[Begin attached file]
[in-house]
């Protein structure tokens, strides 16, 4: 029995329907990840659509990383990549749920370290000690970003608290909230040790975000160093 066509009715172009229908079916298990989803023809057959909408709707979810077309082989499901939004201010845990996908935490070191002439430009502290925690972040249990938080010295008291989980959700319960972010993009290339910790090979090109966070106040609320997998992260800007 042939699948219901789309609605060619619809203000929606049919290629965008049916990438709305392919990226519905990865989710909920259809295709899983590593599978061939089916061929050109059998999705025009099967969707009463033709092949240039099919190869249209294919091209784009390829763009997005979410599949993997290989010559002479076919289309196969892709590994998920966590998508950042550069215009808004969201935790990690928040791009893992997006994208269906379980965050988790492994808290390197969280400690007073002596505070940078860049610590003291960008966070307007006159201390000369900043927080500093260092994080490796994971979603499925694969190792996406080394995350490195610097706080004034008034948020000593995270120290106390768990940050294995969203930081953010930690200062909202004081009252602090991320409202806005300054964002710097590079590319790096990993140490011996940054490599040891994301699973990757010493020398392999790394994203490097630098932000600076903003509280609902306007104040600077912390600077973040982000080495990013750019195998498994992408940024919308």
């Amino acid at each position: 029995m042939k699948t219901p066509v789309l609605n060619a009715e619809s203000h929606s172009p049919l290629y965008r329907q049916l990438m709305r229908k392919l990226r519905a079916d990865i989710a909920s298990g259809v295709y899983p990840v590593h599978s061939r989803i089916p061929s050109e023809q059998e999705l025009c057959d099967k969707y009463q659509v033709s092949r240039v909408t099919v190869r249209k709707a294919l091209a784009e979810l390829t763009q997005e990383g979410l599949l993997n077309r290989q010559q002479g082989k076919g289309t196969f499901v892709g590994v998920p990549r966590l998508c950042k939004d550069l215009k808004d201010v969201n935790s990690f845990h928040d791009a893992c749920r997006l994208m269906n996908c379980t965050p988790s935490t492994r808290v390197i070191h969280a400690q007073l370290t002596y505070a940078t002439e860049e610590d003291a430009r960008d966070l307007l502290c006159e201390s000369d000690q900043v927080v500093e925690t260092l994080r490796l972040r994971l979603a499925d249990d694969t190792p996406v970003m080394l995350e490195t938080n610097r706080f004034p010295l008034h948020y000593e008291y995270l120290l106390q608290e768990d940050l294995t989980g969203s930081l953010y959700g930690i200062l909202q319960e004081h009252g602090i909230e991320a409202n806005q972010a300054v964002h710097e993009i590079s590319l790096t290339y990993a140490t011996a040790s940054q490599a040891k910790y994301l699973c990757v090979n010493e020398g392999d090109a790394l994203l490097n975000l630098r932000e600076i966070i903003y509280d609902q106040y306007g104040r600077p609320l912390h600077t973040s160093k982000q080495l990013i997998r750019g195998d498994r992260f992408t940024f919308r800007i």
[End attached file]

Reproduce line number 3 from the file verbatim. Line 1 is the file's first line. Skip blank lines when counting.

């Amino acid at each position: 029995m042939k699948t219901p066509v789309l609605n060619a009715e619809s203000h929606s172009p049919l290629y965008r329907q049916l990438m709305r229908k392919l990226r519905a079916d990865i989710a909920s298990g259809v295709y899983p990840v590593h599978s061939r989803i089916p061929s050109e023809q059998e999705l025009c057959d099967k969707y009463q659509v033709s092949r240039v909408t099919v190869r249209k709707a294919l091209a784009e979810l390829t763009q997005e990383g979410l599949l993997n077309r290989q010559q002479g082989k076919g289309t196969f499901v892709g590994v998920p990549r966590l998508c950042k939004d550069l215009k808004d201010v969201n935790s990690f845990h928040d791009a893992c749920r997006l994208m269906n996908c379980t965050p988790s935490t492994r808290v390197i070191h969280a400690q007073l370290t002596y505070a940078t002439e860049e610590d003291a430009r960008d966070l307007l502290c006159e201390s000369d000690q900043v927080v500093e925690t260092l994080r490796l972040r994971l979603a499925d249990d694969t190792p996406v970003m080394l995350e490195t938080n610097r706080f004034p010295l008034h948020y000593e008291y995270l120290l106390q608290e768990d940050l294995t989980g969203s930081l953010y959700g930690i200062l909202q319960e004081h009252g602090i909230e991320a409202n806005q972010a300054v964002h710097e993009i590079s590319l790096t290339y990993a140490t011996a040790s940054q490599a040891k910790y994301l699973c990757v090979n010493e020398g392999d090109a790394l994203l490097n975000l630098r932000e600076i966070i903003y509280d609902q106040y306007g104040r600077p609320l912390h600077t973040s160093k982000q080495l990013i997998r750019g195998d498994r992260f992408t940024f919308r800007i």